ML2 – Second Language Literacies

A blog for the Second Language Literacies course from the MA in Learning and Teaching Processes in Second Languages (ML2) at UPB-Medellín

A Critical Analysis of a Textbook by Rubén Darío Cano B.

 The intention of the article

This paper aims at analyzing a textbook I used as an English teacher from the perspective of the meaning of the concepts of happiness and fame. I intend to unveil the idea behind the text and give it a critical twist based on the concepts studied in the course on Second Language Literacy at UPB University in Medellin, Colombia.

 The terms “critical” and “literacy”

From an etymological perspective, the term ‘critical’ means “the ability to argue and judge”. Framing it into the context of textbooks, it means to question the status quo of the text, the intention that lies behind it. It is also of paramount importance to agree on a definition of the term ¨literacy¨. Many definitions of this concept can be found in the literature of Foreign Language Teaching (FLT), however, I will base my ideas on the following definition, “the process of interpreting and creating text using multiple means and media, including technology, multiple languages, and diverse aesthetic forms of expression, in addition to the written and spoken word.” (Mora Vélez, 2010, p. 1; Mora, 2012). Literacy is no longer understood just as learning to read and write. There are more elements that ought to be considered in order to thoroughly grasp or convey messages.  According to Shore and Freire (1987) the focus of literacy is “on ideology critique of the world portrayed in media, literature, textbooks and functional texts.” Since most books are edited in developed countries, it is not uncommon to see that their content veils an ideology that is conveyed to the learners in an array of subtle, carefully-chosen written texts and images.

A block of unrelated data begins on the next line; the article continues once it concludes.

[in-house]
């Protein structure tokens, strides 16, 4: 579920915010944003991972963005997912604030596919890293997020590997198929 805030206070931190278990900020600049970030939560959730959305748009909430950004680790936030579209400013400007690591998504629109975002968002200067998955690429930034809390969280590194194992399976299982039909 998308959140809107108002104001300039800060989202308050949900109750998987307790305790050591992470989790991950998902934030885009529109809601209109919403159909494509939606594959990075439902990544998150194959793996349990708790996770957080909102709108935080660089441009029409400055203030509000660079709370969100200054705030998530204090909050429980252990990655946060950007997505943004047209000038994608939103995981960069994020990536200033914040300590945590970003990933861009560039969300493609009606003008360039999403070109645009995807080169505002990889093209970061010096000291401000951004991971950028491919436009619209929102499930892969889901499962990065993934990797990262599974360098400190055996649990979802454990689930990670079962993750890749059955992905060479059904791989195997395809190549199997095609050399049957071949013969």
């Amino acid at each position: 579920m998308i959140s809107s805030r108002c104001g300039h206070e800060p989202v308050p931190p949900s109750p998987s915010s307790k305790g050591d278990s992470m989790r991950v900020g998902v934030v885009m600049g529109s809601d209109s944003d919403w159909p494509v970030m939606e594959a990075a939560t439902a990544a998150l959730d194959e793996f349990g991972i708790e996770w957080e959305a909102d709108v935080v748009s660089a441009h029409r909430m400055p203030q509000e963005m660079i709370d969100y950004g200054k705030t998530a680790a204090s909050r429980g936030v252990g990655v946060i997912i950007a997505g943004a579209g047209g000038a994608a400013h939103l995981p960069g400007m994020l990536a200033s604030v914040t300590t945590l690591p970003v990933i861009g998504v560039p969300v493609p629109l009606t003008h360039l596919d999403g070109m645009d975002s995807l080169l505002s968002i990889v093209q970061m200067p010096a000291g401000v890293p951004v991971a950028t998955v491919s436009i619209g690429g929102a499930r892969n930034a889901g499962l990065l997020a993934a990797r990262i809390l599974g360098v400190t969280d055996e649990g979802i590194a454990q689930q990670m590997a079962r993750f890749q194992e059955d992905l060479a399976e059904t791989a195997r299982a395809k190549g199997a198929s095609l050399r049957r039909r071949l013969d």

My experience in the use of textbook as a teacher.

During all the time that I have been teaching English, (more than 30 years), I have adopted and adapted several textbooks. A checklist served as a good tool to make the right choice. However, hardly ever did this list include critical literacy elements. I usually outlined features that had to do with layout, color, font, amount of text, language level; but I paid little or no attention to what lay behind the text – the hidden message. It was my belief that the images and the written texts that made part of the book aimed at a cultural contextualization of the language. I was led to believe that those contents were a kind of dogma and that I had no reason to question them. As time passed, I started to consider the learners’ voice and context; and as Apple (1990) argues, “there is no neutrality in education. All teaching is political” It is true that textbooks are an excellent source of knowledge and they give the teachers some guidelines to structure the contents of the program. I noticed that when the teachers did not have a textbook, they felt unconfident and unsure of what to teach and how to teach it. I can say that a textbook is important in the teaching learning process. However, as users of this type of material, it is our responsibility to be aware of the intentions and ideology that lies behind it.

 My experience as an author

The process of writing a book implies a careful selection of written texts and images that aim at providing the students with contexts of the target language culture they intend to learn. Many years ago, foreign language textbooks only had isolated pieces of text that were mainly used as the grounds for senseless grammar practice. Later on, textbooks began to include topics and images that reflected the target language. All this, led both teachers and learners to “consume” and accept as “true” the ideology of the developed countries. Perhaps, a variation of `acculturation`, understood as “a process in which members of one cultural group adopt the beliefs and behaviors of another group.”, might have been an extreme result of this belief.

When I wrote my first textbook for a local language school, my choice of texts and images was influenced by the textbooks I had used both as a student and as a teacher. The target language culture was always in my mind. Topics such as superstitions, holidays, festivals, eating habits just to mention a few; depicted the way American people lived, thought, and acted. I think that, in some way, I was neglecting the political context of the users of my book.

A critical analysis of a textbook used for the teaching of English